The Desert Fathers: Monks and Monasteries of the Egyptian Desert

The Desert Fathers: Monks and Monasteries of the Egyptian Desert
The Monastery of St. Paul of Thebes, Red Sea Desert, Egypt (1990)

Sunday, August 4, 2013

ST. THEOPHANES THE RECLUSE - The Hermitage of the Heart: Different Kinds of Feelings in Prayer

In this issue, we will look at a very nice text from St. Theophanes the Recluse, a 19th century Russian father who became steeped in the early Desert Fathers during the seven years he spent in Palestine as a monk in the middle of that century. Although not strictly a Desert Father in the chronological sense, St. Theophanes is very much in their tradition in the spirituality of his teachings. These teachings are usually in the form of letters written to disciples.

Our text today is about prayer; or, as St. Theophanes puts it --


You dream of a hermitage. But you already have your hermitage, here and now! Sit still, and call out: "Lord have mercy!" When you are isolated from the rest of the world, how will you fulfill the will of God? Simply by preserving within yourself the right inner state. And what is this? It is a state of unceasing remembrance of God in fear and piety, together with the remembrance of death. The habit of walking before God and keeping Him in remembrance -- such is the air we breathe in the spiritual life. Created as we are in the image of God, this habit should exist in our spirit naturally: if it is absent, that is because we have fallen away from God. As a result of this fall, we have to fight to acquire the habit of walking before God. Our ascetic struggle consists essentially in the effort to stand consciously before the face of the ever- present God; but there are also various secondary activities, which likewise form part of the spiritual life. Here too, there is work to be done, in order to direct these activities to their true aim. Reading, meditation, prayer, all our occupations and contacts, must be conducted in such a way as not to blot out or disturb the remembrance of God. The seat of our consciousness and attention must also be concentrated on this remembrance of God.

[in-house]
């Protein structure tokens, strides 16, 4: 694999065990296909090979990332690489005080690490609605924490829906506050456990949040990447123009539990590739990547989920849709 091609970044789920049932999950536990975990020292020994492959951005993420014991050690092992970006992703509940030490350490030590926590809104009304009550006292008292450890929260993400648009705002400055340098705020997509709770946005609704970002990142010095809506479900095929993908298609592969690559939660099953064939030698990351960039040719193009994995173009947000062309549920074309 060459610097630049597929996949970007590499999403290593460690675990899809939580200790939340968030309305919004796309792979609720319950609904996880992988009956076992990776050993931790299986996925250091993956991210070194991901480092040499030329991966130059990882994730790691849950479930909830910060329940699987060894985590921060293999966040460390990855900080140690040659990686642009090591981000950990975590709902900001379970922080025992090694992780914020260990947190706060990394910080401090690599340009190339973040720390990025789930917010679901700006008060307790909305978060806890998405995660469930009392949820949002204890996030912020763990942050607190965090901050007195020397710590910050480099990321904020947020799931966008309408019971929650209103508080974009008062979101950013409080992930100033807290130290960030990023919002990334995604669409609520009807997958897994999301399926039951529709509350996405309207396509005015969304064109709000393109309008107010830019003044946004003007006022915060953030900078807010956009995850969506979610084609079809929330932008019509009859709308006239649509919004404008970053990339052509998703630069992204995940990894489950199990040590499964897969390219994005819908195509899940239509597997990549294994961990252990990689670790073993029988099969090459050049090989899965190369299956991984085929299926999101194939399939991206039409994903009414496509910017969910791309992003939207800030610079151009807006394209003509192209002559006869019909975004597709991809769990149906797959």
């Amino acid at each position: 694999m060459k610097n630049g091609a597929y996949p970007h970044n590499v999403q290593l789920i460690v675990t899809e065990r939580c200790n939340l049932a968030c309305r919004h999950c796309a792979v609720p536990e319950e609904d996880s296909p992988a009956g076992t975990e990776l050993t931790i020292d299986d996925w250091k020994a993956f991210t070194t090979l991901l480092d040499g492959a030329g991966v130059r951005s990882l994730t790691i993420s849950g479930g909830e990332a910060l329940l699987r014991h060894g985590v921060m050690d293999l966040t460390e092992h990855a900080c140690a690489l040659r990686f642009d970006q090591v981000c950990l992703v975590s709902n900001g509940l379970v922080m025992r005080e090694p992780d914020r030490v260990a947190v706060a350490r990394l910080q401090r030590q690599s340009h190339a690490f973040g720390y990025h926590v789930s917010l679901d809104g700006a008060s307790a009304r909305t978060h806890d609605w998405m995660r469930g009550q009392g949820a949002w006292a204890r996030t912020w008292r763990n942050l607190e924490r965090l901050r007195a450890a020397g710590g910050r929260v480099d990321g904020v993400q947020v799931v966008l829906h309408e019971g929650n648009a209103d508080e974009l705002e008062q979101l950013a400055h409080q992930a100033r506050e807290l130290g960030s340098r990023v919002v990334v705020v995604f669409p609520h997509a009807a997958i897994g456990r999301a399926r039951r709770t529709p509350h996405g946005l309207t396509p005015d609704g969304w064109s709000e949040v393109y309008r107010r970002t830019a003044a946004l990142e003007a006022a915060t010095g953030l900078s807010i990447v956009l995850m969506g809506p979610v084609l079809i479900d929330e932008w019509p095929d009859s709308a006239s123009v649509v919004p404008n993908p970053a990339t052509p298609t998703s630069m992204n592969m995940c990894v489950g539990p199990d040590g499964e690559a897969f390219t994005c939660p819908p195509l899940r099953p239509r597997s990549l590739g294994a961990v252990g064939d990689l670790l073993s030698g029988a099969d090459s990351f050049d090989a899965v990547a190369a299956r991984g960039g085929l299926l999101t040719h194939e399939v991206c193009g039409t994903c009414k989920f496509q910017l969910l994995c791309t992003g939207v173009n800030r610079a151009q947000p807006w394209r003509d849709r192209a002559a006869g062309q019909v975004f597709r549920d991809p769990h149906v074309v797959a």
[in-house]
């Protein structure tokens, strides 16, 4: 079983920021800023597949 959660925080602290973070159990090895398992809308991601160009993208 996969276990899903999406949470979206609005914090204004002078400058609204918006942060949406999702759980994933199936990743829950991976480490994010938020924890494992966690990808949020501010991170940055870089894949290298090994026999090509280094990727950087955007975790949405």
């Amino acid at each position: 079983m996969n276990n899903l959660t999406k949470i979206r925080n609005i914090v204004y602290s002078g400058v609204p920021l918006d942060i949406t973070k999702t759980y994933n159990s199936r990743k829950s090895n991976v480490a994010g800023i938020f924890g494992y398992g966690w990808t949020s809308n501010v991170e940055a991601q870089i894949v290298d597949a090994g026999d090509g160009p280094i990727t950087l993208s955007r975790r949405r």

The mind is in the head, and intellectuals live always in the head. They live in the lead and suffer from unceasing turbulence of thoughts. This turbulence does not allow the attention to settle on any one thing. Neither can the mind, when it is in the head, dwell constantly on the one thought of God. All the time it keeps running away. For this reason, those who want to establish the one thought of God within themselves, are advised to leave the head and descend with their mind into their heart, and to stand there with ever present attention. Only then, when the mind is united with the heart, is it possible to expect success in the remembrance of God.

This, then, is the aim which you should now set before yourself, and towards which you should begin to advance. Do not think that this task is beyond your strength; but also do not think that it is so easy that you have only to wish it, and it will be immediately accomplished. The first step in attracting the mind to the heart is essentially to be moved with sympathy, entering with your feelings into the meaning of the prayers which you read or hear; for it is the feelings of the heart which usually dominate the mind. If you take this first step as you should, these feelings will change according to the content of the prayers. But besides this first kind of feelings there are others, far stronger and more overwhelming -- feelings which take captive both our consciousness and heart, enchaining the soul and giving it no freedom to continue reading, claiming its attention wholly for themselves. These are special feelings; and as soon as they are born, the soul too gives birth to prayers which are their very progeny. You must never interrupt these special feelings and prayers which are born in the heart - - do not, for instance, go on reading, but stop at once -- for you must leave them freedom to pour out until they are exhausted and emotion returns to the level of the more usual feelings during prayer. This second form of prayer is more powerful than the first, and sends the mind down into the heart more quickly. But it can only act after the first form, or together with it.

From The Art of Prayer: An Orthodox Anthology, by Igumen Chariton of Valamo, trans. By E. Kadloubovsky and E. M. Palmer, (London: Faber and Faber, 1966), pp. 185 - 186